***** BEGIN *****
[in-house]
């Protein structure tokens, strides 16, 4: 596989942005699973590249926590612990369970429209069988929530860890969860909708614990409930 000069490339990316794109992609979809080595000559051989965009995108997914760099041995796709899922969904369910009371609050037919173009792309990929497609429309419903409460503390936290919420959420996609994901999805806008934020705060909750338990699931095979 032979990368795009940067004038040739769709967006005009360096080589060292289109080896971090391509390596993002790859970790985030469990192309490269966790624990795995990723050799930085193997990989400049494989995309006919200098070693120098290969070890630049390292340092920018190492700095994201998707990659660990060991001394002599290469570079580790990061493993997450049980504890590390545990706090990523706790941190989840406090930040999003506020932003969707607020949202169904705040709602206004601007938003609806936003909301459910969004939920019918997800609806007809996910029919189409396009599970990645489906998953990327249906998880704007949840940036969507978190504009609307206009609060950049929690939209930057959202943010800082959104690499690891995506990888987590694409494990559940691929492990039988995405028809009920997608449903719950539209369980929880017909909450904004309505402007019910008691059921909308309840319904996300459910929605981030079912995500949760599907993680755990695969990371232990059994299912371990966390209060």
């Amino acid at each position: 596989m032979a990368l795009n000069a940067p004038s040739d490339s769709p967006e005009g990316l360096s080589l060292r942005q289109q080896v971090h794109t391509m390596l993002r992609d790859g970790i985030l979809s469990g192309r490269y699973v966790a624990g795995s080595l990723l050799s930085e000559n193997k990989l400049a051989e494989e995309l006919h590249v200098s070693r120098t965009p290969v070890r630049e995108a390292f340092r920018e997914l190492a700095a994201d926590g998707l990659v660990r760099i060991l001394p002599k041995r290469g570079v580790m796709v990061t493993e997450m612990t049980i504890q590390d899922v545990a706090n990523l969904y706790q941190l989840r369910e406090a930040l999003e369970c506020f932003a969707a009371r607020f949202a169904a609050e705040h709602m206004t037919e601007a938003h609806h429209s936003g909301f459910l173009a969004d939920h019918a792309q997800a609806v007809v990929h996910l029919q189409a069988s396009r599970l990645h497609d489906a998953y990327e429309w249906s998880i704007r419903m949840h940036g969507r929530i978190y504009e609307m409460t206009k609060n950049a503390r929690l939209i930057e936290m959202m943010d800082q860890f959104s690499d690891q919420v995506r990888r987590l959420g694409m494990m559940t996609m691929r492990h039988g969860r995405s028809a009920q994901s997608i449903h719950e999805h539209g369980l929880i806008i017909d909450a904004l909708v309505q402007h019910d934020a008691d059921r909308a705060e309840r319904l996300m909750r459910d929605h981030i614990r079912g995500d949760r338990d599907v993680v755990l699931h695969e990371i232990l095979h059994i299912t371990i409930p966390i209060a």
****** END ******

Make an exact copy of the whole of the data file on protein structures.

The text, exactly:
[in-house]
């Protein structure tokens, strides 16, 4: 596989942005699973590249926590612990369970429209069988929530860890969860909708614990409930 000069490339990316794109992609979809080595000559051989965009995108997914760099041995796709899922969904369910009371609050037919173009792309990929497609429309419903409460503390936290919420959420996609994901999805806008934020705060909750338990699931095979 032979990368795009940067004038040739769709967006005009360096080589060292289109080896971090391509390596993002790859970790985030469990192309490269966790624990795995990723050799930085193997990989400049494989995309006919200098070693120098290969070890630049390292340092920018190492700095994201998707990659660990060991001394002599290469570079580790990061493993997450049980504890590390545990706090990523706790941190989840406090930040999003506020932003969707607020949202169904705040709602206004601007938003609806936003909301459910969004939920019918997800609806007809996910029919189409396009599970990645489906998953990327249906998880704007949840940036969507978190504009609307206009609060950049929690939209930057959202943010800082959104690499690891995506990888987590694409494990559940691929492990039988995405028809009920997608449903719950539209369980929880017909909450904004309505402007019910008691059921909308309840319904996300459910929605981030079912995500949760599907993680755990695969990371232990059994299912371990966390209060």
């Amino acid at each position: 596989m032979a990368l795009n000069a940067p004038s040739d490339s769709p967006e005009g990316l360096s080589l060292r942005q289109q080896v971090h794109t391509m390596l993002r992609d790859g970790i985030l979809s469990g192309r490269y699973v966790a624990g795995s080595l990723l050799s930085e000559n193997k990989l400049a051989e494989e995309l006919h590249v200098s070693r120098t965009p290969v070890r630049e995108a390292f340092r920018e997914l190492a700095a994201d926590g998707l990659v660990r760099i060991l001394p002599k041995r290469g570079v580790m796709v990061t493993e997450m612990t049980i504890q590390d899922v545990a706090n990523l969904y706790q941190l989840r369910e406090a930040l999003e369970c506020f932003a969707a009371r607020f949202a169904a609050e705040h709602m206004t037919e601007a938003h609806h429209s936003g909301f459910l173009a969004d939920h019918a792309q997800a609806v007809v990929h996910l029919q189409a069988s396009r599970l990645h497609d489906a998953y990327e429309w249906s998880i704007r419903m949840h940036g969507r929530i978190y504009e609307m409460t206009k609060n950049a503390r929690l939209i930057e936290m959202m943010d800082q860890f959104s690499d690891q919420v995506r990888r987590l959420g694409m494990m559940t996609m691929r492990h039988g969860r995405s028809a009920q994901s997608i449903h719950e999805h539209g369980l929880i806008i017909d909450a904004l909708v309505q402007h019910d934020a008691d059921r909308a705060e309840r319904l996300m909750r459910d929605h981030i614990r079912g995500d949760r338990d599907v993680v755990l699931h695969e990371i232990l095979h059994i299912t371990i409930p966390i209060a």